On the other hand, you may want to make sure that a dish is authentically hot or extra-spicy by asking for your meal to be “pet maak.” There are also many appetizing options if you don’t like eye-watering heat when you eat. Clear soups are perfect as you can add your own sugar and spice to suit their personal preferences. Another dish that can be spiced up or not is ‘rad na,’ thick gravy with either meat or seafood and wide, flat rice noodles. A classic ‘pad thai’ with fried bean sprouts, noodles, tofu, and more is refreshingly tasty, whilst barbequed meats such as chicken are often served with a sweet chili dip, and grilled seafood skewers often come served with a choice of spicy or sweet sauce too. Fried rice may have a sprinkling of white pepper, but aside from this, serves-up a deliciously moreish dish that is perfect in the morning.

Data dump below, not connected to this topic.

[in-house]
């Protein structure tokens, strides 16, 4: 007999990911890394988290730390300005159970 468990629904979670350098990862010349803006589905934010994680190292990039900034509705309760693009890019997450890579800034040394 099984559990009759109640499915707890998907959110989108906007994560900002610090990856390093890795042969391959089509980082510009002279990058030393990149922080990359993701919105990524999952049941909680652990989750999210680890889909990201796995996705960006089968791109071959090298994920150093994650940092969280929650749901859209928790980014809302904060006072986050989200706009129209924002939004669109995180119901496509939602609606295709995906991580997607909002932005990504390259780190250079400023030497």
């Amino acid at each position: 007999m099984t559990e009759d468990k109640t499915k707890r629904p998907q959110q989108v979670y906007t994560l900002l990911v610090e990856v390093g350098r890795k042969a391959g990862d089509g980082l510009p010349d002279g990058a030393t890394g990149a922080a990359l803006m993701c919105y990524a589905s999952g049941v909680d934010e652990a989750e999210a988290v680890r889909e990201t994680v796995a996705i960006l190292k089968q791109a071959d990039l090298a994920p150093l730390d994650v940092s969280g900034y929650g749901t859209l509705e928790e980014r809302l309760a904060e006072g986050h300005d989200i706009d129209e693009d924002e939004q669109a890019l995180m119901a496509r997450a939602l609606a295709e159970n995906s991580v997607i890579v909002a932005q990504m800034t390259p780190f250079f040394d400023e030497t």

Thailand’s Top Spicy Dishes
If heat hits the spot, then you’ll appreciate that with the pain comes some pleasure too, as the spices send messages to release feel-good neurotransmitters, endorphins, and dopamine. Just as chocolate physiologically makes you feel happier, so too can a good spicy Thai dish.
With a milky Thai tea in hand to cut through the heat, a glass of water, a napkin, and preferably a fan for al fresco dining or an air-conditioned restaurant, you are ready to sample some signature spicy specials. Try ‘sen yai pad kee mao gung,’ drunken noodles with prawns. Flat, fettuccine-style rice noodles come with a rich, tomatoey chili sauce and succulent seafood. A thin, water-based curry, ‘gaeng som’ is a sour broth and the heat creeps up and intensifies without the coconut milk to quell it. Fried chili rice from Hell is the translation of ‘khao pad nim prik narok,’ which fries up sun-dried chilis with rice, so there is no fluffy, plain rice to help cool you down.